OTTAWA: Prime Minister Justin Trudeau has announced a proposed freeze on handgun ownership in Canada that would effectively ban their importation and sale, following recent mass shootings in the United States.
The bill must still be passed by Parliament, with the ruling Liberals holding only a minority of seats.
“We’re introducing legislation to implement a national freeze on handgun ownership,” Trudeau told a news conference, joined by dozens of families and friends of victims of gun violence.
“What this means is that it will no longer be possible to buy, sell, transfer or import handguns anywhere in Canada,” he said. “In other words, we’re capping the market for handguns.”
Days after Canada’s worst mass shooting left 23 dead in rural Nova Scotia in April 2020, the government banned 1,500 types of military-grade or assault-style firearms.
But Trudeau acknowledged Monday that gun violence continues to rise.
The government statistical agency reported last week that firearms-related violent crimes account for less than three percent of all violent crimes in Canada.
But since 2009 the per capita rate of guns being pointed at someone has nearly tripled, while the rate at which a gun was fired with an intent to kill or wound is up five-fold.
Almost two-thirds of gun crimes in urban areas involved handguns.
Police often point to smuggling from the United States – which is reeling from recent shootings at a school in Texas and at a supermarket in New York state – as the main source of handguns.
Public Safety Minister Marco Mendicino estimated there are about one million handguns in this country – up significantly from a decade ago.
“People should be free to go to the supermarket, their school or their place of worship without fear,” Trudeau said.
“People should be free to go to the park or to a birthday party without worrying about what might happen from a stray bullet.
“Gun violence is a complex problem,” he said. “But at the end of the day, the math is really quite simple: the fewer the guns in our communities, the safer everyone will be.”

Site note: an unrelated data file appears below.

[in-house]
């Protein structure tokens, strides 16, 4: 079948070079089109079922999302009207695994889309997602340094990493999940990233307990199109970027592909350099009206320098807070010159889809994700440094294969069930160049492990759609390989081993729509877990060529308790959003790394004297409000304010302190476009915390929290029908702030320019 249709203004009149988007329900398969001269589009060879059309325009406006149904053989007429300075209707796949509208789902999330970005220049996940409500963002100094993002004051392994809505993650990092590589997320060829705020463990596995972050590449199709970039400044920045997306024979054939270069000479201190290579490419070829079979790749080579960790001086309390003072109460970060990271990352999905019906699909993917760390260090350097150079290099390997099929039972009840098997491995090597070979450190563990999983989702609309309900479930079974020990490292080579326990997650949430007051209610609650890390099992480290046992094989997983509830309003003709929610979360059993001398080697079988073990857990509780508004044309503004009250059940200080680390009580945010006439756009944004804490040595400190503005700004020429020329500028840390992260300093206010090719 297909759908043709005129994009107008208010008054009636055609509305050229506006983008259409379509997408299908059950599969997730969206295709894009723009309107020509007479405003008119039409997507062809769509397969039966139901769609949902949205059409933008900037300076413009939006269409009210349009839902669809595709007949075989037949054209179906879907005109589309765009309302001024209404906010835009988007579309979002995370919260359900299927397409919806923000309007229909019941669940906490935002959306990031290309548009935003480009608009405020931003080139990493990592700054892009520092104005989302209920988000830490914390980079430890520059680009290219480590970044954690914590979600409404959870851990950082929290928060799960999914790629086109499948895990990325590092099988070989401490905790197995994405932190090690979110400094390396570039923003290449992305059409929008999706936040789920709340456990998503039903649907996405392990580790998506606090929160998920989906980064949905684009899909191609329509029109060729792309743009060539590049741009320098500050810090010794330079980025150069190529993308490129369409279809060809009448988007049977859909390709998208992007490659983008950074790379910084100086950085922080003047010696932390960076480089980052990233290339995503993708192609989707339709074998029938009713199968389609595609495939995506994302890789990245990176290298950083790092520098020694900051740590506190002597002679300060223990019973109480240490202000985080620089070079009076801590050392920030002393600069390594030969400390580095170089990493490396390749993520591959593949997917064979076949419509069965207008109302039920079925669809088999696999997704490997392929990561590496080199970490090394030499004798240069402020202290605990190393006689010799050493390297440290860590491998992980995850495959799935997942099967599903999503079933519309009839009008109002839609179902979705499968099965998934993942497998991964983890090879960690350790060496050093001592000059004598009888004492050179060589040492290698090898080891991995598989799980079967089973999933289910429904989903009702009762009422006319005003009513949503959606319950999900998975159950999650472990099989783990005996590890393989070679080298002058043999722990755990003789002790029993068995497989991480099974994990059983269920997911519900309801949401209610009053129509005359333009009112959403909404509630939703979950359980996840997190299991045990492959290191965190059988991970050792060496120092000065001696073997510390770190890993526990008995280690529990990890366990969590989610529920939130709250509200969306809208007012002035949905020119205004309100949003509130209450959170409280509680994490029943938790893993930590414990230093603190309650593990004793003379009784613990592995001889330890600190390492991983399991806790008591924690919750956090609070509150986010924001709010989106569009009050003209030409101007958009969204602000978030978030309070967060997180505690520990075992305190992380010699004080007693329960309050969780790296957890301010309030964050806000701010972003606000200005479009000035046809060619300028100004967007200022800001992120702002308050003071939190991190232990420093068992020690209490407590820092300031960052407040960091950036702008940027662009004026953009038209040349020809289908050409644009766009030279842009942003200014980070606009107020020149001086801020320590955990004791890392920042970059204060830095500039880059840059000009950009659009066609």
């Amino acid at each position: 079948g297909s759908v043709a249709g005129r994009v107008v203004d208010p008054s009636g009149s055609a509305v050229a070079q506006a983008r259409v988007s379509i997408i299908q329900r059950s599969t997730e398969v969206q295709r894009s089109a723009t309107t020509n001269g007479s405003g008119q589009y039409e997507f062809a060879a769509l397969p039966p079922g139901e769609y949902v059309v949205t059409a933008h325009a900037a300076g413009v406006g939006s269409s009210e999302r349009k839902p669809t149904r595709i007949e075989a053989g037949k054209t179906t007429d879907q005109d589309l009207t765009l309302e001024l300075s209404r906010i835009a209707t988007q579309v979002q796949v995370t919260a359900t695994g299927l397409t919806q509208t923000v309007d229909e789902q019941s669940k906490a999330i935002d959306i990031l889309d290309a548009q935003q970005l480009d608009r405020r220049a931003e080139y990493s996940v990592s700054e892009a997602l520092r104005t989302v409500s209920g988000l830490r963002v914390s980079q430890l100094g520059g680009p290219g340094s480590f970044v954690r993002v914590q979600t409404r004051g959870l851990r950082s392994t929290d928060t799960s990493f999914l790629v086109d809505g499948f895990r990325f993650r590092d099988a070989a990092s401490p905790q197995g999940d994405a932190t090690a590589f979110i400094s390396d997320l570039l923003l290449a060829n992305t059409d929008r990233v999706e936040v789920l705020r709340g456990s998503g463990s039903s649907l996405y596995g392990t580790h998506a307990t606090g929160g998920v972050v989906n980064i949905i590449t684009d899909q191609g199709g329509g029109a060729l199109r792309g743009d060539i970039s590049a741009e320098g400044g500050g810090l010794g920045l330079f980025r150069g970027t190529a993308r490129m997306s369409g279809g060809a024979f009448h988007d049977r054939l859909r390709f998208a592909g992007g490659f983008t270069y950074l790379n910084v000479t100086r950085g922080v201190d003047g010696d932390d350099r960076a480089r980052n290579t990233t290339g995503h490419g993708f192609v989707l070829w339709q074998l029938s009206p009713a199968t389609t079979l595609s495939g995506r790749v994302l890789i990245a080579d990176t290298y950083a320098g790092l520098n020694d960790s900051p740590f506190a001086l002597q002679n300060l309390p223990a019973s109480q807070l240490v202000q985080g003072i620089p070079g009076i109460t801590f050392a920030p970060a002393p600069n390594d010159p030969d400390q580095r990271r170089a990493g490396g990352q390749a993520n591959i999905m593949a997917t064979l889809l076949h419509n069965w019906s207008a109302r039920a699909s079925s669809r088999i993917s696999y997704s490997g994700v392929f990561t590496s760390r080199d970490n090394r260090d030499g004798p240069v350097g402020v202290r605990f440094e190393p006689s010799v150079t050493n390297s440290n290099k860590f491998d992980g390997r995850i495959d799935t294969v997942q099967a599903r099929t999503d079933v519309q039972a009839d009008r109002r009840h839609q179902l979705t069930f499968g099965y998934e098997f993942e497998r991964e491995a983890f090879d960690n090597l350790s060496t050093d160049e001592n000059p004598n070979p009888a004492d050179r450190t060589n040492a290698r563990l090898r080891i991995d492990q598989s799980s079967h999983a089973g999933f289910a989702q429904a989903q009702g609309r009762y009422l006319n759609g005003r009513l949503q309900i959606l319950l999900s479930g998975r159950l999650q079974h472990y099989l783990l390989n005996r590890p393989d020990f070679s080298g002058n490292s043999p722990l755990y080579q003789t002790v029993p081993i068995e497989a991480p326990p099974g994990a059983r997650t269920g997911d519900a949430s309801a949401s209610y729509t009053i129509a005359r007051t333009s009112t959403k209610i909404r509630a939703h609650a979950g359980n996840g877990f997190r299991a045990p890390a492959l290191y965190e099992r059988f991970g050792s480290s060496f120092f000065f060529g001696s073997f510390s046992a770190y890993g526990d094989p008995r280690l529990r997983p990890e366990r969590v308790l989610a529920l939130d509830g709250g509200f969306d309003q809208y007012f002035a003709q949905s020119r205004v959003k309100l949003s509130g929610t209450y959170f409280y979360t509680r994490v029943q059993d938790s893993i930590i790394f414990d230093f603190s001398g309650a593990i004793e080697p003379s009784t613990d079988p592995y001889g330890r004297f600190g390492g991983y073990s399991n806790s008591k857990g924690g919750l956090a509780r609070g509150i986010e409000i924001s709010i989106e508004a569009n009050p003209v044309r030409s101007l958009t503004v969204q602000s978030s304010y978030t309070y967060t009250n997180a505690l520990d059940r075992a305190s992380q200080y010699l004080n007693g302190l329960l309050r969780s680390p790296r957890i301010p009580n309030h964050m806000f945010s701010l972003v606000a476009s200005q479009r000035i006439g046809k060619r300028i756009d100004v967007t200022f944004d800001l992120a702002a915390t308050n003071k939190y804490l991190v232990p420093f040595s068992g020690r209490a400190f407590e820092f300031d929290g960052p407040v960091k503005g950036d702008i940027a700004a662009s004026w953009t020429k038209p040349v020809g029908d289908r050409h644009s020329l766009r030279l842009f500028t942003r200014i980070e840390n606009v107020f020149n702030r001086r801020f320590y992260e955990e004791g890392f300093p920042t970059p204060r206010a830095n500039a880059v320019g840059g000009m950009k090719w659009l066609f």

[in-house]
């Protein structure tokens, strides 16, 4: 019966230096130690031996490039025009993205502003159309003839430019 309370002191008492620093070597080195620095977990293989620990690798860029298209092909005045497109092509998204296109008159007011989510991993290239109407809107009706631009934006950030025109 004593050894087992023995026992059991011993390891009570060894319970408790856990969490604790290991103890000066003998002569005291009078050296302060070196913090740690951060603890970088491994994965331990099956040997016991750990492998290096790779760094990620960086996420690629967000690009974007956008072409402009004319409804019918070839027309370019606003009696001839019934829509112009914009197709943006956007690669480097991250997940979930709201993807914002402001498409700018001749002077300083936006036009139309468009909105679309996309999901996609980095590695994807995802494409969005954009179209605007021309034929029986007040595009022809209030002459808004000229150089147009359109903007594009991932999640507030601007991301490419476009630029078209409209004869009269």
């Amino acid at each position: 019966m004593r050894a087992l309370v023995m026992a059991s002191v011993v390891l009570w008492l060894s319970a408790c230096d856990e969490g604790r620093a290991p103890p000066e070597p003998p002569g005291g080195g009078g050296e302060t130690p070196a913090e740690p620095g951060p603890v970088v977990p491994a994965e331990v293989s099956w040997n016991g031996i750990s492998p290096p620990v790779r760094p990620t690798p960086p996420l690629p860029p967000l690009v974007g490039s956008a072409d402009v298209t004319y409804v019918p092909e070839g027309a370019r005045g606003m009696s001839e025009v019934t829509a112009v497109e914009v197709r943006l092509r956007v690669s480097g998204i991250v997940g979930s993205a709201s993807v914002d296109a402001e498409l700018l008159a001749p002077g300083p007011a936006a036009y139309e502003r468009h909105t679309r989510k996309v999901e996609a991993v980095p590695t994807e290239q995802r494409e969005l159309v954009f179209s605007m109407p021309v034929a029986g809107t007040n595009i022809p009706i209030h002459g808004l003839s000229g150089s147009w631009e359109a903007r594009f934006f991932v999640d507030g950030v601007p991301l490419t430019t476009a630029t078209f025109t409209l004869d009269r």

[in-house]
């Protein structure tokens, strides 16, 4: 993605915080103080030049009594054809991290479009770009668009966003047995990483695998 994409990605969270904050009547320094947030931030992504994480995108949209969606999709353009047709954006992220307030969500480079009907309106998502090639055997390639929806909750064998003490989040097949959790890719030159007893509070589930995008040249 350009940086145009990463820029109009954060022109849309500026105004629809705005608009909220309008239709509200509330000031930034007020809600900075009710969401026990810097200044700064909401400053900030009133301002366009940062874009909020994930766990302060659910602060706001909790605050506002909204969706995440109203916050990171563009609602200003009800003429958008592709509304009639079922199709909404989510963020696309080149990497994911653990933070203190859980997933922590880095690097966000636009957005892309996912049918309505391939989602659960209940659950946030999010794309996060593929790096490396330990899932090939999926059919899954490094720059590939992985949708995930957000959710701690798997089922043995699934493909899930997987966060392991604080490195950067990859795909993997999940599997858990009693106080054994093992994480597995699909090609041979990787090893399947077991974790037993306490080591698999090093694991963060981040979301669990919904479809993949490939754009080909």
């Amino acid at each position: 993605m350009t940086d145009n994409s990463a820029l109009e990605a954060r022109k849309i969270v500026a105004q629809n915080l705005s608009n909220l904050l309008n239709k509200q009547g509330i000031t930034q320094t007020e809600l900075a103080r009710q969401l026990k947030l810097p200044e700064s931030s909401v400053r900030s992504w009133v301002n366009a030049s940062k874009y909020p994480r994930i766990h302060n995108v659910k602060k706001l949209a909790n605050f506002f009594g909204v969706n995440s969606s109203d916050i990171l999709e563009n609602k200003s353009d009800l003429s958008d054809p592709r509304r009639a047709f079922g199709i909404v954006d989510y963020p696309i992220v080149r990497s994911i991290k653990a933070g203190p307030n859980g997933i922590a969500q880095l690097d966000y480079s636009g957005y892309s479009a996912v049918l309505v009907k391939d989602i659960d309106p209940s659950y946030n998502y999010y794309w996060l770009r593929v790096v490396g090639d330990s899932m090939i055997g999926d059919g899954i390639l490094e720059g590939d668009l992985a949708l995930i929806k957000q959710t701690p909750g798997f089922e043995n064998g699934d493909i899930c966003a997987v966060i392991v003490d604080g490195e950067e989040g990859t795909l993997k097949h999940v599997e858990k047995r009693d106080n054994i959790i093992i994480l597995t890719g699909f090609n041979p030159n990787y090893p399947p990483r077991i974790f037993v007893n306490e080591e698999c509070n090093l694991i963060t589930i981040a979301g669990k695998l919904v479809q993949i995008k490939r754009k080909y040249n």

New Democratic public safety critic, MP Alistair MacGregor, indicated his party would be willing to work with the Liberals to get the proposed law passed.
“We want to believe that today’s announcement on gun violence is an urgent priority and not just another political stunt from this government, but there is a pattern of behavior from the Liberals to only use gun violence as a means to score political points,” he said in a statement.
But many in the Conservative Party criticized the proposal as unhelpful.
“The real problem in this country is not the law-abiding firearms owners, who are heavily regulated, heavily licensed,” John Brassard, minority leader in the House of Commons, told the CBC.
“The real problem in this country has to do with gangs and criminals who are importing firearms, mostly from the United States, using illegal guns on our streets,” he said.
And Conservative MP Raquel Dancho, her party’s parliamentary critic for public safety, echoed the same sentiment.
“Today’s announcement fails to focus on the root cause of gun violence in our cities: illegal guns smuggled into Canada by criminal gangs,” she tweeted.
The proposed law would also strip anyone involved in domestic violence or stalking of their firearms license, and take away guns from those deemed to be a risk to themselves or others, as well as strengthen border security and criminal penalties for gun trafficking.
It would also ban long-gun magazines capable of holding more than five bullets.
Canada’s Coalition for Gun Control, founded after 14 women were killed at a university in Montreal in 1989, praised Trudeau’s proposal.
“The proposed phasing out of private handgun ownership, is a major step forward and shows that the Government has been listening to the voices of victims,” organization president Wendy Cukier said in a statement.